"I know how it feels not to have democracy."
As a survivor of government persecution, Rohingya refugee Imran Mohammad felt disillusioned watching the storming of the U.S. Capitol last week.
"I was just numb for a moment because I couldn't believe what I saw," he said.
Mohammad fled Myanmar when he was 16. After spending nearly a decade in squalid detention centers across the world, he resettled to Chicago in 2018.
"We Rohingya have been persecuted for decades in our own country because law doesn't matter, order doesn't matter and fact doesn't matter. I didn't think I would experience something similar here," he said.
Mohammad says he felt safe for the first time in his life when he arrived in the U.S. at age 24. But now, he says he's scared for the future of his adoptive country.
"It is extremely frightening to see how divided the country is."
He urges other Americans to not take their rights and freedom for granted.
"They are very lucky to be born in this country, to have democracy and to have safety. You know, maybe they don't understand what it means to have democracy," Mohammad said.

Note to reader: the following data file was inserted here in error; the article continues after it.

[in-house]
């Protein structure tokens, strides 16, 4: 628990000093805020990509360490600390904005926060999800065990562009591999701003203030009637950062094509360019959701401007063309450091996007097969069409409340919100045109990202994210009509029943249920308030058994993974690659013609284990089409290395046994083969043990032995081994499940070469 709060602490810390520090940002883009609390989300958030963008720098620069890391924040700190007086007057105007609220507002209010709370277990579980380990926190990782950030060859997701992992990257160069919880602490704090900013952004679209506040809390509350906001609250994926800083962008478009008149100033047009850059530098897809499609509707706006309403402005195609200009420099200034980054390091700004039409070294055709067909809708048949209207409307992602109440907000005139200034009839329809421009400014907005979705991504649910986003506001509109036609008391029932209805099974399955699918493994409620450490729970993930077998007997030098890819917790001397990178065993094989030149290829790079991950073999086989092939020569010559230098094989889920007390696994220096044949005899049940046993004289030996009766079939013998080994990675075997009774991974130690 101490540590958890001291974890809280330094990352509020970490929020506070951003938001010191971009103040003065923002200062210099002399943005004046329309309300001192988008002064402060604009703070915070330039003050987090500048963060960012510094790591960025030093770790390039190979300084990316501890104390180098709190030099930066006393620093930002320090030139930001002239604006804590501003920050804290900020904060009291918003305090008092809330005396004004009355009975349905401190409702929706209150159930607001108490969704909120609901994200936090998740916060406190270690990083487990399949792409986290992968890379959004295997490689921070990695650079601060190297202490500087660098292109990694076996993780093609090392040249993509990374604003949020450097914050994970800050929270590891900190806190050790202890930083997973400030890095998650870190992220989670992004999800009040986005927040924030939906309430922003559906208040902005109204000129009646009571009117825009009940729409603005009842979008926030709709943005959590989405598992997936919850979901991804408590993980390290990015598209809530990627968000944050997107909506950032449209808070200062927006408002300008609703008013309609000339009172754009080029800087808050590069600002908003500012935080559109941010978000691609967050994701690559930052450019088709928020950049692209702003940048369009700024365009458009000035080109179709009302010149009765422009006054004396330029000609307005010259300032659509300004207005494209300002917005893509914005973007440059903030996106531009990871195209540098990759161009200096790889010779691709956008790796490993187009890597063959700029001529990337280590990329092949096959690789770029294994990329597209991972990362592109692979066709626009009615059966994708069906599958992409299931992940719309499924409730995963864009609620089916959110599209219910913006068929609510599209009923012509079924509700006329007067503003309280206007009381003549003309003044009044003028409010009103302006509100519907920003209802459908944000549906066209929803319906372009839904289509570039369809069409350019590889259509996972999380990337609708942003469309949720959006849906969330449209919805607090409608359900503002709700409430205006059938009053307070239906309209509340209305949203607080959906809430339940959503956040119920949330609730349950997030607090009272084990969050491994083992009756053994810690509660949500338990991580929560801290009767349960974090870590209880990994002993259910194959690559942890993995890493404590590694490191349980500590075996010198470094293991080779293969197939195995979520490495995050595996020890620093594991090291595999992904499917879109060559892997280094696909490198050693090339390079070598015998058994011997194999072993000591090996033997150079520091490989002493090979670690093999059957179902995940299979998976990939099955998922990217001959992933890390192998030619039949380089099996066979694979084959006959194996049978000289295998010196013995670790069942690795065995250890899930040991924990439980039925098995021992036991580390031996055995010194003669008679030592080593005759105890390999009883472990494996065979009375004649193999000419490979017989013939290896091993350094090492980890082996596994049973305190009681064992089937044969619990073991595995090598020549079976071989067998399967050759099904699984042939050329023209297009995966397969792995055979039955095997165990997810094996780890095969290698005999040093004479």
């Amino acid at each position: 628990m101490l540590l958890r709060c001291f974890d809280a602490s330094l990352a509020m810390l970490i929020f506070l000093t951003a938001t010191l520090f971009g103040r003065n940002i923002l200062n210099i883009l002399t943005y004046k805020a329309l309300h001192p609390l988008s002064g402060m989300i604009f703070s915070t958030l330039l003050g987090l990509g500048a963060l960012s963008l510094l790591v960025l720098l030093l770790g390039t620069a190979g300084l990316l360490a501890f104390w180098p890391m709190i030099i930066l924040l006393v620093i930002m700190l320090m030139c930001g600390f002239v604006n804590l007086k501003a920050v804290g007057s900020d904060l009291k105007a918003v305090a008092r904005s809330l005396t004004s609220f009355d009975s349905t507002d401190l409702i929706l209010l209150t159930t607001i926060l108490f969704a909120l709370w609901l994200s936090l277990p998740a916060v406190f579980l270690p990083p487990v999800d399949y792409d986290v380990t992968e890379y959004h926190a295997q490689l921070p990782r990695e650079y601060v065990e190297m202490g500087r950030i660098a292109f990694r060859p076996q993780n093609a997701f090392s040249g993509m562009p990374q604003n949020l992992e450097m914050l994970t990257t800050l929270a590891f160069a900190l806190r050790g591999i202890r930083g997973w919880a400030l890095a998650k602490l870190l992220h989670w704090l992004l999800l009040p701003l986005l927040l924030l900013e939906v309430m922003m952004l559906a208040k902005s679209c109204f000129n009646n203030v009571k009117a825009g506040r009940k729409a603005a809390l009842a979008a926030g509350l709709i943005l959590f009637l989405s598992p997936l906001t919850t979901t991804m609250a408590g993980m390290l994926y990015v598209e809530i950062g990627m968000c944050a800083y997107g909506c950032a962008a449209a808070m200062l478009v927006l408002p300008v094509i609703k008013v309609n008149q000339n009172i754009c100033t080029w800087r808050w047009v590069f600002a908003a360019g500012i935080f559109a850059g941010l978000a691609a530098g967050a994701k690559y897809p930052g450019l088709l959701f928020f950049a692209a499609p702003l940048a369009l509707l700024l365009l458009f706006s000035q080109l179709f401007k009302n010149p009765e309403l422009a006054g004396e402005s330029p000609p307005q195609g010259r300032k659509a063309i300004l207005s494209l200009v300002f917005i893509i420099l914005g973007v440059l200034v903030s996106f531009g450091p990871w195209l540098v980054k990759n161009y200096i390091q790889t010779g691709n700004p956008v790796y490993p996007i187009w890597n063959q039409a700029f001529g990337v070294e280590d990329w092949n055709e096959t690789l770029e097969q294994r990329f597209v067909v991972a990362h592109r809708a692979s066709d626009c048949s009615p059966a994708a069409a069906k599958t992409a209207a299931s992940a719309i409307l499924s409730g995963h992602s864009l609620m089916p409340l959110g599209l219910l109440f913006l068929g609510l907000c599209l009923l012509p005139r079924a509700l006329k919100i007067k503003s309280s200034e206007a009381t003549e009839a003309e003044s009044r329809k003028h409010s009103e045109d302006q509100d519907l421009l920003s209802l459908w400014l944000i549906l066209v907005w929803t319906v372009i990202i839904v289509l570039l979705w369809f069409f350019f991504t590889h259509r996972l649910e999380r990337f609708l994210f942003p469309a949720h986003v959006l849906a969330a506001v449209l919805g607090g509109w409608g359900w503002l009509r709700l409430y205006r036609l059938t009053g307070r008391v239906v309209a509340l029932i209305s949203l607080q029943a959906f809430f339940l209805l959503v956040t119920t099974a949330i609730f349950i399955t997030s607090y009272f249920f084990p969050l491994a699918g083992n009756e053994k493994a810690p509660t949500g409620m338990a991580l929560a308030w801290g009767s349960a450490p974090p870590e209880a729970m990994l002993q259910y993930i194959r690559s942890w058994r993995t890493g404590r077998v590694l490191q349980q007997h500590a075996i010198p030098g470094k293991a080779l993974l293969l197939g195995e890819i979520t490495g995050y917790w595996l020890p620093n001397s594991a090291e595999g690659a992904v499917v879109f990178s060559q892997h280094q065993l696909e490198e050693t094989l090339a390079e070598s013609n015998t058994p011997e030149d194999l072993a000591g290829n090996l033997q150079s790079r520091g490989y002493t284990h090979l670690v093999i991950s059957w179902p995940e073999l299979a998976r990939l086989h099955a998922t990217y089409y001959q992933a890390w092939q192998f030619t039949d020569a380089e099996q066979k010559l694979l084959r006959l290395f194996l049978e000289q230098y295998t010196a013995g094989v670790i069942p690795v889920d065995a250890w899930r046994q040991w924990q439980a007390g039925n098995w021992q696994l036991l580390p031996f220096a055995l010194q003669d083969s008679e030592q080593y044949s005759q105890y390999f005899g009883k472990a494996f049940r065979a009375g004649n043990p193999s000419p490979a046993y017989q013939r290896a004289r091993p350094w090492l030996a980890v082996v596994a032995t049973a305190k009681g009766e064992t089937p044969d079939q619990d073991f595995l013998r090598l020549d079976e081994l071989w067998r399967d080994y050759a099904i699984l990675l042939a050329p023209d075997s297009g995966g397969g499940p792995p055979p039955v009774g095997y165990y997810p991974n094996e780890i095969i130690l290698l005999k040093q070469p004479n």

The attack on the U.S. Capitol was a shocking event for most Americans. But for immigrants and refugees who have experienced dictatorships, the siege triggered complex emotions.
"This is not the country that I learned to love when I came here," said Ana Gil-Garcia.
Gil-Garcia moved to the U.S. from Venezuela 40 years ago. Her family still lives there under an increasingly oppressive regime. Yet last week, they were the ones worried about her safety.
"I got a phone call from my sisters and they said, 'Sister, what is going on there?'" she said.
Gil-Garcia says the most disorienting part of watching the Washington riots was how familiar it all felt.
She says she's seen President Trump use the same divisive language as Hugo Chavez and Nicolás Maduro time and time again.
"Chavez was always, 'If you're not with me, you are my enemy,'" Gil-Garcia said.
She believes the president and other politicians directly incited the violence — and coming from a country where the ruling party has long operated above the law with impunity, she says it's crucial that they be held accountable.
"We didn't come to this country just to be violated in the same way that our rights have been violated in our own home country," Gil-Garcia said.